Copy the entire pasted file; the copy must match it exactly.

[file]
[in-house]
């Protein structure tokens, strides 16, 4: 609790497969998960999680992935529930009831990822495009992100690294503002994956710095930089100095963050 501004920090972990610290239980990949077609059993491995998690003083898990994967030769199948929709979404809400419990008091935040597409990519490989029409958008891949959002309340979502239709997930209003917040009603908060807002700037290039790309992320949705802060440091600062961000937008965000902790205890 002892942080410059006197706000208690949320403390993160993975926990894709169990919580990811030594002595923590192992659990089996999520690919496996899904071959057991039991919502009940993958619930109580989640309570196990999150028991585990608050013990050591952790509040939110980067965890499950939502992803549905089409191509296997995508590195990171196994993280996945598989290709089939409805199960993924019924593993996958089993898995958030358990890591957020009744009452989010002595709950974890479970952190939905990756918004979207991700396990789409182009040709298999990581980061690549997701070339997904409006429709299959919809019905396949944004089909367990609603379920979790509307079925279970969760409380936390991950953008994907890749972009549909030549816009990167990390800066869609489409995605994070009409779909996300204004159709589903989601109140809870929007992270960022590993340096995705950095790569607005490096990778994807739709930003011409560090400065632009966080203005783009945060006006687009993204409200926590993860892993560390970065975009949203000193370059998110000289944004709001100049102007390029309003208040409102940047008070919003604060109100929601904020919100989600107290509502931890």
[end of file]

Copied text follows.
[in-house]
């Protein structure tokens, strides 16, 4: 609790497969998960999680992935529930009831990822495009992100690294503002994956710095930089100095963050 501004920090972990610290239980990949077609059993491995998690003083898990994967030769199948929709979404809400419990008091935040597409990519490989029409958008891949959002309340979502239709997930209003917040009603908060807002700037290039790309992320949705802060440091600062961000937008965000902790205890 002892942080410059006197706000208690949320403390993160993975926990894709169990919580990811030594002595923590192992659990089996999520690919496996899904071959057991039991919502009940993958619930109580989640309570196990999150028991585990608050013990050591952790509040939110980067965890499950939502992803549905089409191509296997995508590195990171196994993280996945598989290709089939409805199960993924019924593993996958089993898995958030358990890591957020009744009452989010002595709950974890479970952190939905990756918004979207991700396990789409182009040709298999990581980061690549997701070339997904409006429709299959919809019905396949944004089909367990609603379920979790509307079925279970969760409380936390991950953008994907890749972009549909030549816009990167990390800066869609489409995605994070009409779909996300204004159709589903989601109140809870929007992270960022590993340096995705950095790569607005490096990778994807739709930003011409560090400065632009966080203005783009945060006006687009993204409200926590993860892993560390970065975009949203000193370059998110000289944004709001100049102007390029309003208040409102940047008070919003604060109100929601904020919100989600107290509502931890």